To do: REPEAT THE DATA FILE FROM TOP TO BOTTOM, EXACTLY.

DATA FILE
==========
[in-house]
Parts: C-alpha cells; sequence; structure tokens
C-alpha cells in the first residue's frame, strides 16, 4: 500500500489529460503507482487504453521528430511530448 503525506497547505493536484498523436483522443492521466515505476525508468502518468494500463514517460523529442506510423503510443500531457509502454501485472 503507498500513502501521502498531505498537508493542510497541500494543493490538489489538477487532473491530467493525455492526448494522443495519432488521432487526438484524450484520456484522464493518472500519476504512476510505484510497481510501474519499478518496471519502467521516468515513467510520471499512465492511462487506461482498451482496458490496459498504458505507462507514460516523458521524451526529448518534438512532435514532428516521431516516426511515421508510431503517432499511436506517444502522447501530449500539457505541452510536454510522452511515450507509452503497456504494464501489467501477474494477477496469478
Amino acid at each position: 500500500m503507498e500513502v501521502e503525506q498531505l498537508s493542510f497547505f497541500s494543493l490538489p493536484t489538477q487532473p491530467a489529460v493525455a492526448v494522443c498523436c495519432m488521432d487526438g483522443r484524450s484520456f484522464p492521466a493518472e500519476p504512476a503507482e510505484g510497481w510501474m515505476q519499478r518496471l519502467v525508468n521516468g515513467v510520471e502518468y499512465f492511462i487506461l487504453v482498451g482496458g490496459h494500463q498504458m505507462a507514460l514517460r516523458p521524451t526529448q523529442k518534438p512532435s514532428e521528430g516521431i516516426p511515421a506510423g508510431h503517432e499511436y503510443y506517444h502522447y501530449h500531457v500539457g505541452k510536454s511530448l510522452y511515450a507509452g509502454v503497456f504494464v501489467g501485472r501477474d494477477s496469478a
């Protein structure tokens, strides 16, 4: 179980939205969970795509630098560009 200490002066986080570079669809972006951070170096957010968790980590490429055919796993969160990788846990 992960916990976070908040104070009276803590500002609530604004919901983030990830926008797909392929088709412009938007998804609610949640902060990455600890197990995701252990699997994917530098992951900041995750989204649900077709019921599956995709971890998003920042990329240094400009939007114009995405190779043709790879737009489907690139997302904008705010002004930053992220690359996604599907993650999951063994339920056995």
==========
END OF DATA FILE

[in-house]
Parts: C-alpha cells; sequence; structure tokens
C-alpha cells in the first residue's frame, strides 16, 4: 500500500489529460503507482487504453521528430511530448 503525506497547505493536484498523436483522443492521466515505476525508468502518468494500463514517460523529442506510423503510443500531457509502454501485472 503507498500513502501521502498531505498537508493542510497541500494543493490538489489538477487532473491530467493525455492526448494522443495519432488521432487526438484524450484520456484522464493518472500519476504512476510505484510497481510501474519499478518496471519502467521516468515513467510520471499512465492511462487506461482498451482496458490496459498504458505507462507514460516523458521524451526529448518534438512532435514532428516521431516516426511515421508510431503517432499511436506517444502522447501530449500539457505541452510536454510522452511515450507509452503497456504494464501489467501477474494477477496469478
Amino acid at each position: 500500500m503507498e500513502v501521502e503525506q498531505l498537508s493542510f497547505f497541500s494543493l490538489p493536484t489538477q487532473p491530467a489529460v493525455a492526448v494522443c498523436c495519432m488521432d487526438g483522443r484524450s484520456f484522464p492521466a493518472e500519476p504512476a503507482e510505484g510497481w510501474m515505476q519499478r518496471l519502467v525508468n521516468g515513467v510520471e502518468y499512465f492511462i487506461l487504453v482498451g482496458g490496459h494500463q498504458m505507462a507514460l514517460r516523458p521524451t526529448q523529442k518534438p512532435s514532428e521528430g516521431i516516426p511515421a506510423g508510431h503517432e499511436y503510443y506517444h502522447y501530449h500531457v500539457g505541452k510536454s511530448l510522452y511515450a507509452g509502454v503497456f504494464v501489467g501485472r501477474d494477477s496469478a
């Protein structure tokens, strides 16, 4: 179980939205969970795509630098560009 200490002066986080570079669809972006951070170096957010968790980590490429055919796993969160990788846990 992960916990976070908040104070009276803590500002609530604004919901983030990830926008797909392929088709412009938007998804609610949640902060990455600890197990995701252990699997994917530098992951900041995750989204649900077709019921599956995709971890998003920042990329240094400009939007114009995405190779043709790879737009489907690139997302904008705010002004930053992220690359996604599907993650999951063994339920056995």